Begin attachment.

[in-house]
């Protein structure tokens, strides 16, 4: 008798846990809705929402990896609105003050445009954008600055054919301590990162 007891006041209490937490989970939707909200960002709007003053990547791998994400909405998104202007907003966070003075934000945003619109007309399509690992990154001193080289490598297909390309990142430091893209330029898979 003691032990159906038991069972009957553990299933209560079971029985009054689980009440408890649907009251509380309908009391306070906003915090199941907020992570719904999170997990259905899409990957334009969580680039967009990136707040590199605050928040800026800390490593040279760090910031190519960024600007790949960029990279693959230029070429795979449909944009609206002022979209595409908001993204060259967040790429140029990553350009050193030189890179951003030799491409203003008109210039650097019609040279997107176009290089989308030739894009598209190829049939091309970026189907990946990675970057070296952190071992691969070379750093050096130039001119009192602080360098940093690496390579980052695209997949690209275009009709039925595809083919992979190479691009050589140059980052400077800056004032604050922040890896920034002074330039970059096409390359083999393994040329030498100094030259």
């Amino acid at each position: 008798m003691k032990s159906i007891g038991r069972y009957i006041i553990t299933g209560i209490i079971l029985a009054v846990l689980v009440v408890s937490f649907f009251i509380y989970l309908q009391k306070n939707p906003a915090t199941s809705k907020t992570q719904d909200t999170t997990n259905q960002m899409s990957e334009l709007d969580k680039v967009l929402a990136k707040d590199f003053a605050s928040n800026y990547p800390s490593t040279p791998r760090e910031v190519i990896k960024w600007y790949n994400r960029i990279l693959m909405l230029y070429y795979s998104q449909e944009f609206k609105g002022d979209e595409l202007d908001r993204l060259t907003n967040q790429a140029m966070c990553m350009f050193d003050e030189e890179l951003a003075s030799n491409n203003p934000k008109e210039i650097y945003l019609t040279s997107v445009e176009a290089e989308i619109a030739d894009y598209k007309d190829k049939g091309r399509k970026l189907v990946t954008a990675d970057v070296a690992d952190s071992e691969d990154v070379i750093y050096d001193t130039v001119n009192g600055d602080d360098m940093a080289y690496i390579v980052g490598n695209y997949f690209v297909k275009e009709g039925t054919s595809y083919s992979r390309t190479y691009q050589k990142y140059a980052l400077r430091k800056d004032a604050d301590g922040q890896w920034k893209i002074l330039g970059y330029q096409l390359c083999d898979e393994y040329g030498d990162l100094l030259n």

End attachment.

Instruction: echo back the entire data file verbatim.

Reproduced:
[in-house]
């Protein structure tokens, strides 16, 4: 008798846990809705929402990896609105003050445009954008600055054919301590990162 007891006041209490937490989970939707909200960002709007003053990547791998994400909405998104202007907003966070003075934000945003619109007309399509690992990154001193080289490598297909390309990142430091893209330029898979 003691032990159906038991069972009957553990299933209560079971029985009054689980009440408890649907009251509380309908009391306070906003915090199941907020992570719904999170997990259905899409990957334009969580680039967009990136707040590199605050928040800026800390490593040279760090910031190519960024600007790949960029990279693959230029070429795979449909944009609206002022979209595409908001993204060259967040790429140029990553350009050193030189890179951003030799491409203003008109210039650097019609040279997107176009290089989308030739894009598209190829049939091309970026189907990946990675970057070296952190071992691969070379750093050096130039001119009192602080360098940093690496390579980052695209997949690209275009009709039925595809083919992979190479691009050589140059980052400077800056004032604050922040890896920034002074330039970059096409390359083999393994040329030498100094030259």
């Amino acid at each position: 008798m003691k032990s159906i007891g038991r069972y009957i006041i553990t299933g209560i209490i079971l029985a009054v846990l689980v009440v408890s937490f649907f009251i509380y989970l309908q009391k306070n939707p906003a915090t199941s809705k907020t992570q719904d909200t999170t997990n259905q960002m899409s990957e334009l709007d969580k680039v967009l929402a990136k707040d590199f003053a605050s928040n800026y990547p800390s490593t040279p791998r760090e910031v190519i990896k960024w600007y790949n994400r960029i990279l693959m909405l230029y070429y795979s998104q449909e944009f609206k609105g002022d979209e595409l202007d908001r993204l060259t907003n967040q790429a140029m966070c990553m350009f050193d003050e030189e890179l951003a003075s030799n491409n203003p934000k008109e210039i650097y945003l019609t040279s997107v445009e176009a290089e989308i619109a030739d894009y598209k007309d190829k049939g091309r399509k970026l189907v990946t954008a990675d970057v070296a690992d952190s071992e691969d990154v070379i750093y050096d001193t130039v001119n009192g600055d602080d360098m940093a080289y690496i390579v980052g490598n695209y997949f690209v297909k275009e009709g039925t054919s595809y083919s992979r390309t190479y691009q050589k990142y140059a980052l400077r430091k800056d004032a604050d301590g922040q890896w920034k893209i002074l330039g970059y330029q096409l390359c083999d898979e393994y040329g030498d990162l100094l030259n």